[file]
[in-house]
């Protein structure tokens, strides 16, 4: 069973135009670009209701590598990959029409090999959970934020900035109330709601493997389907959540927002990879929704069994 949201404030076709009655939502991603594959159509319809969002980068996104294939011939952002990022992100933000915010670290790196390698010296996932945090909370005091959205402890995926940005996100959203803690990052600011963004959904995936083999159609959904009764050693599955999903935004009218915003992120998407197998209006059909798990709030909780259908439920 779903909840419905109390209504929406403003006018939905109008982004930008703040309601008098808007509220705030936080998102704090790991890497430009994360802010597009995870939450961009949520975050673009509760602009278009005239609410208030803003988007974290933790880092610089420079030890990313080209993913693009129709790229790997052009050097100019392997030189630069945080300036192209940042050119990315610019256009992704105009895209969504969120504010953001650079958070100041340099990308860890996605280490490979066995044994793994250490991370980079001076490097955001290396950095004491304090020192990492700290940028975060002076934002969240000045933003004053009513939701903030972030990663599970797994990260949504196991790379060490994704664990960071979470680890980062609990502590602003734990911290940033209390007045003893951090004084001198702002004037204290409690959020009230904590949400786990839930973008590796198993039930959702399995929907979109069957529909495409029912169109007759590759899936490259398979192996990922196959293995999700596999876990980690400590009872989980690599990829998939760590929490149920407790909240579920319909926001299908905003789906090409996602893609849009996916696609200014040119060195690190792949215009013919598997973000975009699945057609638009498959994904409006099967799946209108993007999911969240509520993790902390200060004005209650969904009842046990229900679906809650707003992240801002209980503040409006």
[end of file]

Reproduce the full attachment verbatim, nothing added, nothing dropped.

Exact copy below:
[in-house]
């Protein structure tokens, strides 16, 4: 069973135009670009209701590598990959029409090999959970934020900035109330709601493997389907959540927002990879929704069994 949201404030076709009655939502991603594959159509319809969002980068996104294939011939952002990022992100933000915010670290790196390698010296996932945090909370005091959205402890995926940005996100959203803690990052600011963004959904995936083999159609959904009764050693599955999903935004009218915003992120998407197998209006059909798990709030909780259908439920 779903909840419905109390209504929406403003006018939905109008982004930008703040309601008098808007509220705030936080998102704090790991890497430009994360802010597009995870939450961009949520975050673009509760602009278009005239609410208030803003988007974290933790880092610089420079030890990313080209993913693009129709790229790997052009050097100019392997030189630069945080300036192209940042050119990315610019256009992704105009895209969504969120504010953001650079958070100041340099990308860890996605280490490979066995044994793994250490991370980079001076490097955001290396950095004491304090020192990492700290940028975060002076934002969240000045933003004053009513939701903030972030990663599970797994990260949504196991790379060490994704664990960071979470680890980062609990502590602003734990911290940033209390007045003893951090004084001198702002004037204290409690959020009230904590949400786990839930973008590796198993039930959702399995929907979109069957529909495409029912169109007759590759899936490259398979192996990922196959293995999700596999876990980690400590009872989980690599990829998939760590929490149920407790909240579920319909926001299908905003789906090409996602893609849009996916696609200014040119060195690190792949215009013919598997973000975009699945057609638009498959994904409006099967799946209108993007999911969240509520993790902390200060004005209650969904009842046990229900679906809650707003992240801002209980503040409006």